It is interesting to note that John and James, the two sons of Zebedee, may have been close cousins of Jesus (their mother being perhaps the sister of Mary); and that Jesus called them "sons of thunder" — which evokes in the mind the name of the great Aryan deity, Rudra, the Thunderous. James apparently was the first of the Apostles to experience death. On the other hand it was Peter who, by his statement of recognition of the divine Sonship of Jesus, "Thou art the Christ, the Son of the living God," polarized the Transfiguration; for before the potential "Sonship" of Jesus could become a completely actualized fact one still merely-human individual had to realize this potentiality as a fact. Jesus' divine Sonship could only be made complete and perfect by being anchored, as it were, in the mind of a man who "saw" it and proclaimed it; a man who had enough "faith" to see and proclaim. And yet this man was to deny him thrice in the hour of darkness!

The validity of all this rests upon the fact that in such spiritual events as the Transfiguration what is involved is not merely that an individual fulfills his own evolution. To believe that this is the case is a naive egocentric illusion. In every transfigured NOW the past and the future are implied — a cycle comes to an end, another begins. The "past" announces the coming process — Jesus is told by Moses and Elijah of his death in Jerusalem (Luke 9 : 31) — while the "future" (the Apostles yet to be) directly hear, for the first time, the Voice of God: "This is my beloved Son in whom I am well pleased. Hear ye him!" They experience the power of the universal Fatherhood.

Alas, the three disciples' experience at the Transfiguration is a sad but expectable comment on humanity's spiritual unpreparedness. They are "heavy with sleep" — as they shall also be on the Mount of Olives. They "enter into a cloud" — that is, they can hardly bear the light, and their consciousness is clouded. Peter's reaction to the great vision is typical of the "Old" religious attitude; he wants "to make three tabernacles" — and the whole pattern of the Catholic Church's worship is there announced in seed: huge edifices, altars and statues, pompous ceremonies!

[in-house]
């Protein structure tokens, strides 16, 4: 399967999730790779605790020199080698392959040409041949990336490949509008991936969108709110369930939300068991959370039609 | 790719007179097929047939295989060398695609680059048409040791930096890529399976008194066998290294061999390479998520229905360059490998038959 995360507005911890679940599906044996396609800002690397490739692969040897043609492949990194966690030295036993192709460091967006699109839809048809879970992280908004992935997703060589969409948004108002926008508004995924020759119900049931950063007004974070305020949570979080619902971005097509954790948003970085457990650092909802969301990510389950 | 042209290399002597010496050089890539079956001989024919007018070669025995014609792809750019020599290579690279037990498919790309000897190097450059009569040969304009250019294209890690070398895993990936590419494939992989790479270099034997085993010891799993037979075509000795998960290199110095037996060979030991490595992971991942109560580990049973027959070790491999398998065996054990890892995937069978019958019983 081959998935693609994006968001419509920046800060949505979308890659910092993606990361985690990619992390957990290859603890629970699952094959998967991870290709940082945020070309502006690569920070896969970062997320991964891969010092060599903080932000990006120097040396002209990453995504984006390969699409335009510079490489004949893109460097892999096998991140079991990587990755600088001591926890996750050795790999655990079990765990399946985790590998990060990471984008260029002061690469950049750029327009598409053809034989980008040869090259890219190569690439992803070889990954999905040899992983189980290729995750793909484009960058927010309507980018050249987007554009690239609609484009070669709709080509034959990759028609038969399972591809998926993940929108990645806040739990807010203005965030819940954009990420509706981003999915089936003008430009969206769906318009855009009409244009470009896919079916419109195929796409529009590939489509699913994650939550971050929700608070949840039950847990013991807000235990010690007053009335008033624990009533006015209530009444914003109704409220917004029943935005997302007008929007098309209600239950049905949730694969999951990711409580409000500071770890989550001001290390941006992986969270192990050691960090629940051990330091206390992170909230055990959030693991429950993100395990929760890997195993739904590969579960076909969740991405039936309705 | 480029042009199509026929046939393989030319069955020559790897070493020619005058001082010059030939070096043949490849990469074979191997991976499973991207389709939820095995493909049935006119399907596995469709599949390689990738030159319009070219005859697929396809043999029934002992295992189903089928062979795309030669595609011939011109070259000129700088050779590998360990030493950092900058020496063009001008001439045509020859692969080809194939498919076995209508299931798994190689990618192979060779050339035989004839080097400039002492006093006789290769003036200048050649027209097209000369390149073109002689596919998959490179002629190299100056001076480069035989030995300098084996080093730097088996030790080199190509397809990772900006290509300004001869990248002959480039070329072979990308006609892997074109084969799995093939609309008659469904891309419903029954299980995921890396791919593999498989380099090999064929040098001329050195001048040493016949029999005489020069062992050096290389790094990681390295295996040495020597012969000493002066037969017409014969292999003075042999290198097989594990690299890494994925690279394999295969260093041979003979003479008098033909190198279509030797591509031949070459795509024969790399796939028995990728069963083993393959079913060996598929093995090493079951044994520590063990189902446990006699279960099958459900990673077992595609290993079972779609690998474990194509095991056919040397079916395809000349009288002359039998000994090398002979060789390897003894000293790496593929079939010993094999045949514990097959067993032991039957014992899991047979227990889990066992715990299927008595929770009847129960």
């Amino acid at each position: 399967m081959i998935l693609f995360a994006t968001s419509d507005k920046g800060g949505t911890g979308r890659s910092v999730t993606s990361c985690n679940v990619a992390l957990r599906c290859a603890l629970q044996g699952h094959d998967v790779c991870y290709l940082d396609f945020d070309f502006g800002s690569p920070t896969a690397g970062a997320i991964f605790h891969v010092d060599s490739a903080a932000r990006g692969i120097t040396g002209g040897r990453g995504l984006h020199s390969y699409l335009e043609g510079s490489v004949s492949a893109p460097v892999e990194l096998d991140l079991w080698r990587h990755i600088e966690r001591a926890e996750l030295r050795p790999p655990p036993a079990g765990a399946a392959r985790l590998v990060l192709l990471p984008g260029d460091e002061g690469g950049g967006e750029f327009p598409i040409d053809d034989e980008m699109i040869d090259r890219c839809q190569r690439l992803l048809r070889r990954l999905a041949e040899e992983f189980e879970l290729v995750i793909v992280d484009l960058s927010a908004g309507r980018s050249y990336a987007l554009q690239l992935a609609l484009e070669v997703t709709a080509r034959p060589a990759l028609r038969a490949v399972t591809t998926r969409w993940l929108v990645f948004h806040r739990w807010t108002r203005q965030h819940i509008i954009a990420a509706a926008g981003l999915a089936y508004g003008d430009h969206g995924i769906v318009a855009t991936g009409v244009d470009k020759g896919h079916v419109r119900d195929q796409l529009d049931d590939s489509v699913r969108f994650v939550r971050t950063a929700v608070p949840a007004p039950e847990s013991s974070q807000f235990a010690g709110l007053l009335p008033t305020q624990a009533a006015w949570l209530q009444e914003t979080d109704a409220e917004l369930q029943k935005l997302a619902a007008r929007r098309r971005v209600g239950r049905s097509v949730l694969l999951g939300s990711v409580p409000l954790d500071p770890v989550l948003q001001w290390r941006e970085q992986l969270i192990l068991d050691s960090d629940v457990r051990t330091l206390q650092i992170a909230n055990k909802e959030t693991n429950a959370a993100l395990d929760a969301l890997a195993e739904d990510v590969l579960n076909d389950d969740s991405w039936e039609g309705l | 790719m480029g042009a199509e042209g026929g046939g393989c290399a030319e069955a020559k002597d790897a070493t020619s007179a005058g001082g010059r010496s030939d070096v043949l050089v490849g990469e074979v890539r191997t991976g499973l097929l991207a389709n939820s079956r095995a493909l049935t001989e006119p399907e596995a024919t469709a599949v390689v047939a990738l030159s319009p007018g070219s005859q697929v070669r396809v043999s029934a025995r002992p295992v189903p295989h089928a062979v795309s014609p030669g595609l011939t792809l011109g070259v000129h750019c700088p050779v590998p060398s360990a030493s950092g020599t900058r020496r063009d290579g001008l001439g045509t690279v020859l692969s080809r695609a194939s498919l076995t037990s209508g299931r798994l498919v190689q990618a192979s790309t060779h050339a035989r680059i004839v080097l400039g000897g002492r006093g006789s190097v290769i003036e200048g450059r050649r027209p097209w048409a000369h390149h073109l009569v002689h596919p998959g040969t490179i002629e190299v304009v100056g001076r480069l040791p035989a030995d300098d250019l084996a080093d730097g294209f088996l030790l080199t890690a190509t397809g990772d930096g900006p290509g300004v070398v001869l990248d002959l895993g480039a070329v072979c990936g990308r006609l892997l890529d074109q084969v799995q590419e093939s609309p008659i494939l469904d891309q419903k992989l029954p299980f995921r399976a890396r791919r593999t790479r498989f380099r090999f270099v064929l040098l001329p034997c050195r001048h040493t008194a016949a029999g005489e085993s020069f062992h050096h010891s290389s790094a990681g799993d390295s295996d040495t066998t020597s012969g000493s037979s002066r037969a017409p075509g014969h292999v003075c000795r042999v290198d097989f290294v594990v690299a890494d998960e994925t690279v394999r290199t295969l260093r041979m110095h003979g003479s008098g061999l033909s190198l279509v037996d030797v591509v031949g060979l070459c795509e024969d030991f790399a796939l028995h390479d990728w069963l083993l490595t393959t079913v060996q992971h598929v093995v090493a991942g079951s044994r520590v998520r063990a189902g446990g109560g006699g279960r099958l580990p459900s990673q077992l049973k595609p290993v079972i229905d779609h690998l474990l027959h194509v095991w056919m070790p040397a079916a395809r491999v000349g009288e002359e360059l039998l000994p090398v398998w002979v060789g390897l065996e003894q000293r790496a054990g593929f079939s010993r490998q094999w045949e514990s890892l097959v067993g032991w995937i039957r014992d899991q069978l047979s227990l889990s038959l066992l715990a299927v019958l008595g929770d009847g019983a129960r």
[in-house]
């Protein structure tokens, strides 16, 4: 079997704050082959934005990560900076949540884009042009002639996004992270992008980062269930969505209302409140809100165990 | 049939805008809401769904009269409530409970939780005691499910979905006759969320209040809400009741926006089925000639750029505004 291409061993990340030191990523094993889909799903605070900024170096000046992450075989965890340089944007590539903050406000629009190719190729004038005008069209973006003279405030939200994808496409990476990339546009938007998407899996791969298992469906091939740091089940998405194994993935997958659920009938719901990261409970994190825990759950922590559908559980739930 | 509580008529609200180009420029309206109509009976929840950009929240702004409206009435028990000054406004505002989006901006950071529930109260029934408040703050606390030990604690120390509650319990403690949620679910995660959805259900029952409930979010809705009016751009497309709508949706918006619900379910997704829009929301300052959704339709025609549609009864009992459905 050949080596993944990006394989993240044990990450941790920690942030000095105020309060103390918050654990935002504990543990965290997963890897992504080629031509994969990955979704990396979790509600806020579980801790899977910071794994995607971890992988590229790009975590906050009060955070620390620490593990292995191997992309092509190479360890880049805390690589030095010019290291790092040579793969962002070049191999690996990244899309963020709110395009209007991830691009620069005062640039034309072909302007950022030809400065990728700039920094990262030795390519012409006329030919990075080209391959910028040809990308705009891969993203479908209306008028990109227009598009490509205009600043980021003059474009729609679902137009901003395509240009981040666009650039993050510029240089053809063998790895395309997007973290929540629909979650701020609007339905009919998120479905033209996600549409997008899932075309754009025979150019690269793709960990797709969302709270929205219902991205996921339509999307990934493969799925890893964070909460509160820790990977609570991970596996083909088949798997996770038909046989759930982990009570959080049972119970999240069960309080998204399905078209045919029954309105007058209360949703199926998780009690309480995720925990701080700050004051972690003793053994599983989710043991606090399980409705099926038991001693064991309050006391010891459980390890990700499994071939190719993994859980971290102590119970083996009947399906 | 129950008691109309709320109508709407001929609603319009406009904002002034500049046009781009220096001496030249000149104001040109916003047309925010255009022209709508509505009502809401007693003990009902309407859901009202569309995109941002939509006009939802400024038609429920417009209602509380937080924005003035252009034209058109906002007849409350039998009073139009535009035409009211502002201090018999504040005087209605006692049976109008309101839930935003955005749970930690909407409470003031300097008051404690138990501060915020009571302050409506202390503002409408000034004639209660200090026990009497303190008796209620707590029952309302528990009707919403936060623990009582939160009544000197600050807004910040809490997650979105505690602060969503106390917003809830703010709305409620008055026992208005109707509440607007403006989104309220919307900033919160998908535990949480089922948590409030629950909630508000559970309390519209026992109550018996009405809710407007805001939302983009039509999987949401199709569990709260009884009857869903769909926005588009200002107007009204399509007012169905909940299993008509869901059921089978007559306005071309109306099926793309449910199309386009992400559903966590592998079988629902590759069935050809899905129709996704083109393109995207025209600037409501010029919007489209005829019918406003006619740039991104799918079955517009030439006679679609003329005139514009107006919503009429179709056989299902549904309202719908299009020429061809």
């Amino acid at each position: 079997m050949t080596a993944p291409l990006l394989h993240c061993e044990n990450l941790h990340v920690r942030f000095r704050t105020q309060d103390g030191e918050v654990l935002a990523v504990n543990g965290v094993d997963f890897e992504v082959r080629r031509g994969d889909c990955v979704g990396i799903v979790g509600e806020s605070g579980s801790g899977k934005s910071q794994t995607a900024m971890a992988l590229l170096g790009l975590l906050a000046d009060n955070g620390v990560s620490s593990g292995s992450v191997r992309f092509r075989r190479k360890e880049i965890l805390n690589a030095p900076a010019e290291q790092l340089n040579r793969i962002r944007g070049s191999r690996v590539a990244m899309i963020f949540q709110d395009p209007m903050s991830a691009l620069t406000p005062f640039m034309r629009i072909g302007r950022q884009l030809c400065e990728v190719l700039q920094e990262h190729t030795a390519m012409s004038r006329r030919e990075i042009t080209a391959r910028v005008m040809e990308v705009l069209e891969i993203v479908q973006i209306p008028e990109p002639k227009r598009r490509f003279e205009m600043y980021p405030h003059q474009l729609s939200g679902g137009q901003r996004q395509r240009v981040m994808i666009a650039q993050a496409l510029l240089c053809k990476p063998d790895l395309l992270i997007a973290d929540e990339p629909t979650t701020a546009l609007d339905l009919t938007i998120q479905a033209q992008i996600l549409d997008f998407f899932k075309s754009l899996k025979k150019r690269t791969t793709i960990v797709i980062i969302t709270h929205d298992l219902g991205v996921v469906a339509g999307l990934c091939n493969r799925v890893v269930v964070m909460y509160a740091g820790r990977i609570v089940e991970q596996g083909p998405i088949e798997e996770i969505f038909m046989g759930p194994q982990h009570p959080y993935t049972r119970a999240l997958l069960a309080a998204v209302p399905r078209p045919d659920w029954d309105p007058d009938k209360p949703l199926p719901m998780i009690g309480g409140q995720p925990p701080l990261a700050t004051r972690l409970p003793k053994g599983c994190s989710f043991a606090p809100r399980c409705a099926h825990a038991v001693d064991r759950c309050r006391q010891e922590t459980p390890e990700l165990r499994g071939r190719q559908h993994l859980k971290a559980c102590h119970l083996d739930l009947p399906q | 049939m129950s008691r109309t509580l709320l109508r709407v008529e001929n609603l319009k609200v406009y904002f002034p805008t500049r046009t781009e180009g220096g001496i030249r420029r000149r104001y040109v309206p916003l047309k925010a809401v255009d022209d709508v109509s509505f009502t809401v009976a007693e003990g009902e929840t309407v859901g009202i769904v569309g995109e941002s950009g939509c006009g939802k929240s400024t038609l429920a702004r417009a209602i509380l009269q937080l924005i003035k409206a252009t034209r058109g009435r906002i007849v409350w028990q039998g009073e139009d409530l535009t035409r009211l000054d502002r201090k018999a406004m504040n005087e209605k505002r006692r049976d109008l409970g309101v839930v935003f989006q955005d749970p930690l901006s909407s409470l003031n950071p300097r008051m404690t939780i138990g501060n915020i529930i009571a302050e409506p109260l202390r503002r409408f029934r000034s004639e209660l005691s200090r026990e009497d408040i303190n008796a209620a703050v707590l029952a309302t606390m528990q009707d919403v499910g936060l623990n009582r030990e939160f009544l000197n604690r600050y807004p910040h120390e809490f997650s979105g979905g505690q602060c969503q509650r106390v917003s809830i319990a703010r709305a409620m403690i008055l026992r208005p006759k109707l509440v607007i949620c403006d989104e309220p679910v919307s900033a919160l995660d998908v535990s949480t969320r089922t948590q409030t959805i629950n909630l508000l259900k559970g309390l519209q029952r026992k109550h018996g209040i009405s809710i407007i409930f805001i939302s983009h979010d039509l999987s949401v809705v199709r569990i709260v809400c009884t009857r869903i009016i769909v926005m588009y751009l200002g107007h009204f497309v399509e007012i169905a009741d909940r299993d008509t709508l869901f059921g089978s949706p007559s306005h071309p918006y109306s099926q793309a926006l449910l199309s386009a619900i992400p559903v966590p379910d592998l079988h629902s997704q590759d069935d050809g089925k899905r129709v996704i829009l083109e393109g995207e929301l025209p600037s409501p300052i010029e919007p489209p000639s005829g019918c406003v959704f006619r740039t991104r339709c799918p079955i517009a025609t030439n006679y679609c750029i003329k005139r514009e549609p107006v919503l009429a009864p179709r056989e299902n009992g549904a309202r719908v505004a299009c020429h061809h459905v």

Thus Jesus is told by "the past" of his cycle that he must experience death in Jerusalem, and "the future" reacts to the Supreme Moment of human evolution in a manner that is barely distinct from that of the religious tradition which, in that very moment, was being made obsolete. Jesus must be crucified according to the tradition of physical violence and torture because the whole momentum of the past evolution of the human Soul has been deviated and perverted by the "ghosts" which linger in man's subconscious — the ghostly memories of guilt rooted in the fear of Adam-Eve when confronted with the knowledge of good and evil, the anger of Cain whose brother was preferred to him, the lust of the descendants of the "sons of God" who married the "daughters of men". Fear, anger and lust are the three "gates of hell"; and it is in order to dissolve these three gates that the Christ, focused in the mind of Jesus, will have to descend into hell "for three days".